In Count I, Plaintiffs allege that Defendants breached their fiduciary duty of prudence. To state a breach of the fiduciary duty of prudence under ERISA, a plaintiff must plead “(1) that the defendant is a plan fiduciary; (2) that the defendant breached its fiduciary duty; and (3) that the breach resulted in harm to the plaintiff.” Allen v. GreatBanc Tr. Co., 835 F.3d 670, 678 (7th Cir. 2016). The fiduciary duty of prudence includes “a continuing duty to monitor plan expenses and ‘incur only costs that are reasonable in amount and appropriate' with respect to the services received.” Hughes v. Northwestern Univ., 63 F.4th 615, 631 (7th Cir. 2023) (quoting Tibble v. Edison Int'l, 843 F.3d 1187, 1197 (9th Cir. 2016)). “If the fiduciaries fail to remove an imprudent investment from the plan within a reasonable time, they breach their duty." Hughes v. Northwestern Univ., 142 S.Ct. 737, 738 (2022) (citing Tibble, 575 U.S. at 529-30).
As an initial matter, Defendants posit that Hughes v. Northwestern Univ., 63 F.4th 615 (7th Cir. 2023) (“Hughes II”), did not announce a “new pleading standard.”  at 1. The Court disagrees because Hughes II itself described its “newly formulated pleading standard.” 63 F.4th at 631. Hughes II instructed lower courts that “[t]o plead a breach of the duty of prudence under ERISA, a plaintiff must plausibly allege fiduciary decisions outside a range of reasonableness. How wide that range of reasonableness is will depend on the circumstances . . . prevailing at the time the fiduciary acts. The discretion accorded to an ERISA fiduciary will necessarily be context specific.” Id. at 630 (cleaned up). The Court significantly found that “[w]here alternative inferences are in equipoise-that is, where they are all reasonable based on the facts-the plaintiff is to prevail on a motion to dismiss. This is because, at the pleadings stage, we must accept all well-pleaded facts as true and draw reasonable inferences in the plaintiff's favor. A court's role in evaluating pleadings is to decide whether the plaintiff's allegations are plausible-not which side's version is more probable.” Id. 629-30 (cleaned up).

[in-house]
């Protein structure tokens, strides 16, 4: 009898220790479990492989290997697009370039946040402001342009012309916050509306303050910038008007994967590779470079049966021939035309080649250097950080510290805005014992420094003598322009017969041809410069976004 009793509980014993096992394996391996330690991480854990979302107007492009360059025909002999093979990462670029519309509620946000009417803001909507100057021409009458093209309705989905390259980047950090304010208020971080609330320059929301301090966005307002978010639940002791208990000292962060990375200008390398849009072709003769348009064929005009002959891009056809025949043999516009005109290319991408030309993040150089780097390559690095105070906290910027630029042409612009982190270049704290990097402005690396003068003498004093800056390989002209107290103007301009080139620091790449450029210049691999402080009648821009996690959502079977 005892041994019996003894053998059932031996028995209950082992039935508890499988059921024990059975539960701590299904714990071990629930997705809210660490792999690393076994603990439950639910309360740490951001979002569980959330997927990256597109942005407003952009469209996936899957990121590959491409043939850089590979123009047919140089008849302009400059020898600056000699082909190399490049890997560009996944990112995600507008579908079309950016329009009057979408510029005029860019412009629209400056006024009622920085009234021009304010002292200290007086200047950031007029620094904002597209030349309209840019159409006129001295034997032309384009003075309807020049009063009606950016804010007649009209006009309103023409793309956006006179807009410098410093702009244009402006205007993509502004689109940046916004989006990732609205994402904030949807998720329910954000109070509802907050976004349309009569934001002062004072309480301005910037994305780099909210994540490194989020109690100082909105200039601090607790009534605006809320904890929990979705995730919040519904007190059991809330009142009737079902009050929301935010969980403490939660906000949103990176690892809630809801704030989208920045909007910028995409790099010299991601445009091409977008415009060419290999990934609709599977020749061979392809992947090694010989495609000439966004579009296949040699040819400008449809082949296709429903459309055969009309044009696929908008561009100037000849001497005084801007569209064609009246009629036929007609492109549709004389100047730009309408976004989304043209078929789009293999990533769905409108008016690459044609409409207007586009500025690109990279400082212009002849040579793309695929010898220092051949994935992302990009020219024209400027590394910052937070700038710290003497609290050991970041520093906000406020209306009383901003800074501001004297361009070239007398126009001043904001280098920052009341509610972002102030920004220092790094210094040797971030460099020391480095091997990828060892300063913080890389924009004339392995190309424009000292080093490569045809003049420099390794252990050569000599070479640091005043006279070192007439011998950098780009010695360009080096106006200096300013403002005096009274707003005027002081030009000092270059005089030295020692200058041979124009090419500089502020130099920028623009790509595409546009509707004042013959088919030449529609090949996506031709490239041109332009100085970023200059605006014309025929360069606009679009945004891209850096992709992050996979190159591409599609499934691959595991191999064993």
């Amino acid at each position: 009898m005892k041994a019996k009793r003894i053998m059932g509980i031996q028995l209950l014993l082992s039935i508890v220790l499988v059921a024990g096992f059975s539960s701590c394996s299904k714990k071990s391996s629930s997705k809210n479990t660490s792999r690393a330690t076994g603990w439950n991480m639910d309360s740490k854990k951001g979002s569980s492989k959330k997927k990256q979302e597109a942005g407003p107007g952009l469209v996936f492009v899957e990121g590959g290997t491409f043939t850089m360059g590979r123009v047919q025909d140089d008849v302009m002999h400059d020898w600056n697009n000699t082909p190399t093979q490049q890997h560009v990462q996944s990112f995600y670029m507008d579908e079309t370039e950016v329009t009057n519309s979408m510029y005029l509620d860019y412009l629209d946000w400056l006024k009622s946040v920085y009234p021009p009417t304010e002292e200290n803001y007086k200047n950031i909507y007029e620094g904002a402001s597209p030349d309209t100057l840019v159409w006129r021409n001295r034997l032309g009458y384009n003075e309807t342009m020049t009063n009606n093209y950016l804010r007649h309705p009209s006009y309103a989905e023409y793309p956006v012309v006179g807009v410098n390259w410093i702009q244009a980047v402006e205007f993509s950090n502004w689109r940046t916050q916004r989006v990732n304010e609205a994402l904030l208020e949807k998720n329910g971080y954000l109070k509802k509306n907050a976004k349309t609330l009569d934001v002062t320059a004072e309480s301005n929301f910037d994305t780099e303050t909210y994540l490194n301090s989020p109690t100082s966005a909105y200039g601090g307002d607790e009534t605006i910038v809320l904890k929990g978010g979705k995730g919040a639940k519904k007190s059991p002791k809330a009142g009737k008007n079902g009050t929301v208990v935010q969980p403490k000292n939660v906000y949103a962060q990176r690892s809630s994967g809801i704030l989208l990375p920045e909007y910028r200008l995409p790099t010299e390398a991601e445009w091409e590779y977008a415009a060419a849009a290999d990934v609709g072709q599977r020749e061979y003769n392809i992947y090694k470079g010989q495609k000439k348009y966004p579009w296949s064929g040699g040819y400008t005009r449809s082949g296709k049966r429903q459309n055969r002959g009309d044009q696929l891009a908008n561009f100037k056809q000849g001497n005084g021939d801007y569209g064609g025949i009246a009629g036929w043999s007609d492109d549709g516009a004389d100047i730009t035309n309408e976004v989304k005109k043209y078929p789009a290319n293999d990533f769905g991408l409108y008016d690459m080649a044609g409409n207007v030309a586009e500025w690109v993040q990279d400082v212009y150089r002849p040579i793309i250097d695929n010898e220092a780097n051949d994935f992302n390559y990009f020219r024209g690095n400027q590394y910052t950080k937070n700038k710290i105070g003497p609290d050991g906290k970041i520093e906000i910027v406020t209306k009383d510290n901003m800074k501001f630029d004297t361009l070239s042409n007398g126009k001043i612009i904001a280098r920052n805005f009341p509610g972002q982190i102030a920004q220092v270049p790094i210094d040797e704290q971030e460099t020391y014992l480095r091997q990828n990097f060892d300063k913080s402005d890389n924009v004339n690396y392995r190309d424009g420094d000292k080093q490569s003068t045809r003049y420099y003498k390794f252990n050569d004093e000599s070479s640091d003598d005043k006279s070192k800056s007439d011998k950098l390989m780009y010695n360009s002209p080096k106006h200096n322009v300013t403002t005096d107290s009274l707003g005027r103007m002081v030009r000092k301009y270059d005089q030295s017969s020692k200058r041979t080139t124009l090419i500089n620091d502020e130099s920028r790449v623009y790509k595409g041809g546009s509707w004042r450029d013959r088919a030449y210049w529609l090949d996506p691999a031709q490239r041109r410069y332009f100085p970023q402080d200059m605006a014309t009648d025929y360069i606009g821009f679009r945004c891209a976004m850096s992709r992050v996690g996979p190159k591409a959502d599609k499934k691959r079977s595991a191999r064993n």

With this instruction in mind, the Court turns to assessing the plausibility of Plaintiffs' complaint. Another case in this area before Hughes II was Albert v. Oshkosh Corp., 47 F.4th 570 (7th Cir. 2022). In Albert, the plaintiff pled breach of fiduciary duty, alleging that defendant, Oshkosh Corporation and its 401(k) plan fiduciaries, paid higher recordkeeping fees than nine comparator plans with a similar number of participants and total assets. 47 F.4th at 579. Specifically, Oshkosh paid an average annual recordkeeping fee of $87 per participant, while the comparator plans paid an average annual recordkeeping fee of $32 to $45 per participant. Id. The court dismissed because there were no “allegations as to the quality or type of recordkeeping services the comparator plans provided.” Id. (emphasis added). The Seventh Circuit noted it has “repeatedly emphasized that the cheapest investment option is not necessarily the one a prudent fiduciary would select.” Id.
The Albert court relied on Smith v. CommonSpirit Health, 37 F.4th 1160, 1169 (6th Cir. 2022), and Forman v. TriHealth, Inc., 40 F.4th 443, 449 (6th Cir. 2022), that both found plaintiffs failed to state duty of prudence claims because they failed to allege the fees were excessive relative to the services provided. Albert v. Oshkosh Corp., 47 F.4th 570, 580 (7th Cir. 2022).
After the parties here briefed Defendants' motion to dismiss, the Seventh Circuit decided Hughes II, referenced above. The Hughes II plaintiffs alleged that defendants' two plans collectively paid between four to five million dollars a year in recordkeeping fees and a more reasonable amount would have been one million. 63 F.4th at 631. Unlike in Albert, the Hughes II plaintiffs pled that “[t]here are numerous recordkeepers in the marketplace who are equally capable of providing a high level of service to large defined contribution plans like the Plans.” Id. at 632. Further, plaintiffs alleged that because these services are “commoditized . . . recordkeepers primarily differentiate themselves based on price, and will aggressively bid to offer the best price in an effort to win the business, particularly for jumbo plans like the Plans.” Id. The Hughes II court found the excessive recordkeeping fee claim survived dismissal based on these allegations along with additional allegations relating to the consolidation of recordkeeping fees. Id. at 632-33. Although Hughes II is not factually identical to this case, the Seventh Circuit in Hughes II made clear that that to state excessive recordkeeping fees claim under ERISA, “a plaintiff must provide enough facts to show that a prudent alternative action was plausibly available, rather than actually available." Id. at 630 (emphasis added).